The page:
Déjà vu is the feeling that one has lived through the present situation before.
This is a French phrase that translates literally as “already seen”. The phrase was coined by a French psychic researcher, Émile Boirac in his book, L’Avenir des sciences psychiques (The Future of Psychic Sciences) (1907).
We associate the feeling of déjà vu with mystery and even the paranormal because it is fleeting and usually unexpected.
However, mainstream scientific approaches reject the explanation of déjà vu as “precognition” or “prophecy”. It is an anomaly of memory whereby, despite the strong sense of recollection, the time, place, and practical context of the “previous” experience are uncertain or believed to be impossible.
The curious sense of extreme familiarity may be limited to a single sensory system, such as the sense of hearing, but as a rule it is generalized, affecting all aspects of experience including the subject’s own actions. As a rule, it passes off within a few seconds or minutes, though its repercussions may persist for some time.
The experience of déjà vu seems to be quite common among adults and children alike – in formal studies 70 percent of people report having experienced it at least once.
Many of us report our first experiences between the ages of 6 and 10.
By the time you reach an age between 15 and 25, you will probably be having déjà vu experiences more often than you will ever have them after that. The number of déjà vu experiences people report steadily decreases after 25 years old.
The occurrence of déjà vu decreases with age.
On average, people who report experiencing déjà vu experience it about once per year.
Men and women seem to experience it at roughly the same frequency.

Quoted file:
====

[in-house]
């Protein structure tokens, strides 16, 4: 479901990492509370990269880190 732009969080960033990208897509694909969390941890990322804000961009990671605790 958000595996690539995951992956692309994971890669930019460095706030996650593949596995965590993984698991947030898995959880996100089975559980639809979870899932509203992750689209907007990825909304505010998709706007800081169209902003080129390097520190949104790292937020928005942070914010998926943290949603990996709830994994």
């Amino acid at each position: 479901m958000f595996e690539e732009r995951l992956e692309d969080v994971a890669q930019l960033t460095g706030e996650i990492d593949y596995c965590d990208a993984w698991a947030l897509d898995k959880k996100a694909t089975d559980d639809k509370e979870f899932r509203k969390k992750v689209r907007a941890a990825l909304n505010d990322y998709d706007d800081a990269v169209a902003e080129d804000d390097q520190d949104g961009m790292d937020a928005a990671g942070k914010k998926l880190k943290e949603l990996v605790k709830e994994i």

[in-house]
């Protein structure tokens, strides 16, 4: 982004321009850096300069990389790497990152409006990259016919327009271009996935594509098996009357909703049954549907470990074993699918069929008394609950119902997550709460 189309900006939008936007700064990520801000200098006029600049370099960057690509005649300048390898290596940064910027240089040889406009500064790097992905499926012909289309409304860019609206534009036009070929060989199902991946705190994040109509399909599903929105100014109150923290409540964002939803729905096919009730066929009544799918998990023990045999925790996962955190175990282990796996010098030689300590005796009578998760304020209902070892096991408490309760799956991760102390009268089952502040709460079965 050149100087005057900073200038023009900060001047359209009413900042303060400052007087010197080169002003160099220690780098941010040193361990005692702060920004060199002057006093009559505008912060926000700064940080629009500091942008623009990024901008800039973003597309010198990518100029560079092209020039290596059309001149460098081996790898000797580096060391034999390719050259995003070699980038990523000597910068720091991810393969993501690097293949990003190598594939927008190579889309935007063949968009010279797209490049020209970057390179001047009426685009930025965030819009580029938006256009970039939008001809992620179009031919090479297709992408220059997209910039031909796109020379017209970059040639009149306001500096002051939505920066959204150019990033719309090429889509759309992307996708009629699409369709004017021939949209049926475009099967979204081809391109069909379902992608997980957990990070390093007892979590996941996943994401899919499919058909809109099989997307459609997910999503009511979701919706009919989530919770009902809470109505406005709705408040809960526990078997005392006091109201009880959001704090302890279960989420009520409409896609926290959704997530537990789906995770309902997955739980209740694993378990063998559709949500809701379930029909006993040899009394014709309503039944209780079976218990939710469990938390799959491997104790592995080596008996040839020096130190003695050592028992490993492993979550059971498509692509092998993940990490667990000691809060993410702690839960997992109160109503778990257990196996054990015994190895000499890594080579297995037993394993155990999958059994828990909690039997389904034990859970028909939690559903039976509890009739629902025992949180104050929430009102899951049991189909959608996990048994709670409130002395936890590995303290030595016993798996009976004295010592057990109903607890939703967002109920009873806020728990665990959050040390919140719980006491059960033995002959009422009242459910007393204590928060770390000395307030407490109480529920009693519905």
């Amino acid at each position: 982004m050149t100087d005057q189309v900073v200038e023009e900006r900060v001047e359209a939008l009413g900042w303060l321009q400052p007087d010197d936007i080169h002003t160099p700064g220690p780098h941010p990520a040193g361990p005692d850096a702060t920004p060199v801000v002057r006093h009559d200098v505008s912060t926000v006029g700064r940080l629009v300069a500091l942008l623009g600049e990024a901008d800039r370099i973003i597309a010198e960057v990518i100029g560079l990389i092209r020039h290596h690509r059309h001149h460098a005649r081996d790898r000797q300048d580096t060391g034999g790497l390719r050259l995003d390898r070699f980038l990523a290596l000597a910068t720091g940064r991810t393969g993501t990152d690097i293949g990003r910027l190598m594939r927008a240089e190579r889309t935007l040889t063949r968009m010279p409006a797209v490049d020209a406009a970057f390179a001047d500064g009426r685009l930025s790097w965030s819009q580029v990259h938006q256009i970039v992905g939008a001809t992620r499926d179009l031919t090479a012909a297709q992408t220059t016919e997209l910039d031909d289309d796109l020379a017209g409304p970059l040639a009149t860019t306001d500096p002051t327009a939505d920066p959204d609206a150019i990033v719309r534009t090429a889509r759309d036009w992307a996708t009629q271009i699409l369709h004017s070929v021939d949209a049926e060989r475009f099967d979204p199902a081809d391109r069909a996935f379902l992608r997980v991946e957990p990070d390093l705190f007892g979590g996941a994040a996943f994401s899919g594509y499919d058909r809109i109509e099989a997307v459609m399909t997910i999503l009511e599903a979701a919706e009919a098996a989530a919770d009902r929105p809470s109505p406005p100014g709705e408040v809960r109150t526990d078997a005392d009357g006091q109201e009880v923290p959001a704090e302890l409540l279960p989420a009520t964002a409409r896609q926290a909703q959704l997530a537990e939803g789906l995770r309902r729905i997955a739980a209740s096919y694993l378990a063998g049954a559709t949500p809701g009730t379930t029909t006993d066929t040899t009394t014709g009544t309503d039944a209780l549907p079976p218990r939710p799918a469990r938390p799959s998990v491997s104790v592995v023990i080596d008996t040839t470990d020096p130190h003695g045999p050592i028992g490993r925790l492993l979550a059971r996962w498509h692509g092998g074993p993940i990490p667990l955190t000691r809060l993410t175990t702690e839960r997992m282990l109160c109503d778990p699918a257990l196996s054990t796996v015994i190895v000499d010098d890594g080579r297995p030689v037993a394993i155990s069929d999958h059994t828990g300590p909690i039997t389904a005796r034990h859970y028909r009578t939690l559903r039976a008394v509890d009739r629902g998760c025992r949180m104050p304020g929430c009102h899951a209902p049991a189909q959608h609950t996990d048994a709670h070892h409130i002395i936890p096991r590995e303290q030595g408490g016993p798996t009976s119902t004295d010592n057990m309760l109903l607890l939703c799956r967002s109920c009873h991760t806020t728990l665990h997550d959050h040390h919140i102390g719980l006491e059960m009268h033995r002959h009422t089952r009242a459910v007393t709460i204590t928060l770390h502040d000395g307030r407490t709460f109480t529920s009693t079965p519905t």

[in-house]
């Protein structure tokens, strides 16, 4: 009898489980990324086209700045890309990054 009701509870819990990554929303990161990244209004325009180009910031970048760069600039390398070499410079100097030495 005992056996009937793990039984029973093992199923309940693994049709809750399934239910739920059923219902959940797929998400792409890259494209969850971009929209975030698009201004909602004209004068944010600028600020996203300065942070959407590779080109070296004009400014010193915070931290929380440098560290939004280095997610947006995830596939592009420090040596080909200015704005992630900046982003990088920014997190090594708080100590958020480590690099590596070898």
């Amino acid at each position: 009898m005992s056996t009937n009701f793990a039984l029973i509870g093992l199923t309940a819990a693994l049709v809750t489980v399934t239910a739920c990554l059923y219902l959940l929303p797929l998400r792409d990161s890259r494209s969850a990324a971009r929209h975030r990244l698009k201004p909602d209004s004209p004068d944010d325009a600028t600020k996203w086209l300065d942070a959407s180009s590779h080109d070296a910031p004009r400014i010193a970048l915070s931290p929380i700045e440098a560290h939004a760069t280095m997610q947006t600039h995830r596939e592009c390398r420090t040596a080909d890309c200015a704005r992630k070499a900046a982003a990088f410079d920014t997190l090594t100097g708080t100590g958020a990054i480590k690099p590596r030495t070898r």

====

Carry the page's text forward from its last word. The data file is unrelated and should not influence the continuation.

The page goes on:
People who travel often or frequently watch movies are more likely to experience déjà vu than others. Furthermore, people also tend to experience déjà vu more in fragile conditions or under high pressure.
People who are more educated and of higher socioeconomic status are more likely to experience déjà vu.
While a little déjà vu now and then is very common, getting it a lot can be a signal that something’s awry. Déjà vu is commonly reported by patients with epilepsy.
Déjà vu can be produced by electrical stimulation of the cortex and deeper brain structures.
Certain drugs may increase the likelihood of a bout of déjà vu.
One theory suggests that deja vu is an experience you had in a parallel universe.
Déjà vu has also found its way into literature, having been well described by, among other creative writers, Shelley, Dickens, Hawthorne, Tolstoy, and Proust.
Déjà vécu is an intense, but false, feeling of having already lived through the present situation.
Déjà rêvé is the feeling of having already dreamed something that is currently being experienced.
Déjà entendu is the experience of feeling sure about having already heard something, even though the exact details are uncertain or were perhaps imagined.
Jamais vu is any familiar situation which is not recognized by the observer. Often described as the opposite of déjà vu, jamais vu involves a sense of eeriness and the observer’s impression of seeing the situation for the first time, despite rationally knowing that he or she has been in the situation before. Jamais vu is more commonly explained as when a person momentarily does not recognize a word, person, or place that they already know.
Presque vu, from French, meaning “almost seen” is the intense feeling of being on the very brink of a powerful epiphany, insight, or revelation, without actually achieving the revelation. The feeling is often therefore associated with a frustrating, tantalizing sense of incompleteness or near-completeness.
L’esprit de l’escalier meaning “staircase wit” is remembering something when it is too late. For example, a clever come-back to a remark, thought of after the conversation has ended.
Historically, the earliest account of déjà vu-like experience is referred to Saint Augustine in 400 AD, who named it as “falsae memoriae”. The term déjà vu was first used by Emile Boirac in 1876 in his Revue Philosophique, wherein he mentioned “le sensation du déjà vu” to recall this experience in his letter to the editor.
During a trip to Africa, Carl Jung described a feeling of déjà vu when he viewed a slim, black man leaning on a spear looking down at his train as it made a turn around a steep cliff on the way to Nairobi. He writes, “I had the feeling that I had already experienced this moment and had always known this world.” Although this world and this man were something alien to him, he saw the whole thing as perfectly natural. He called this a recognition of what was “immemorially known.”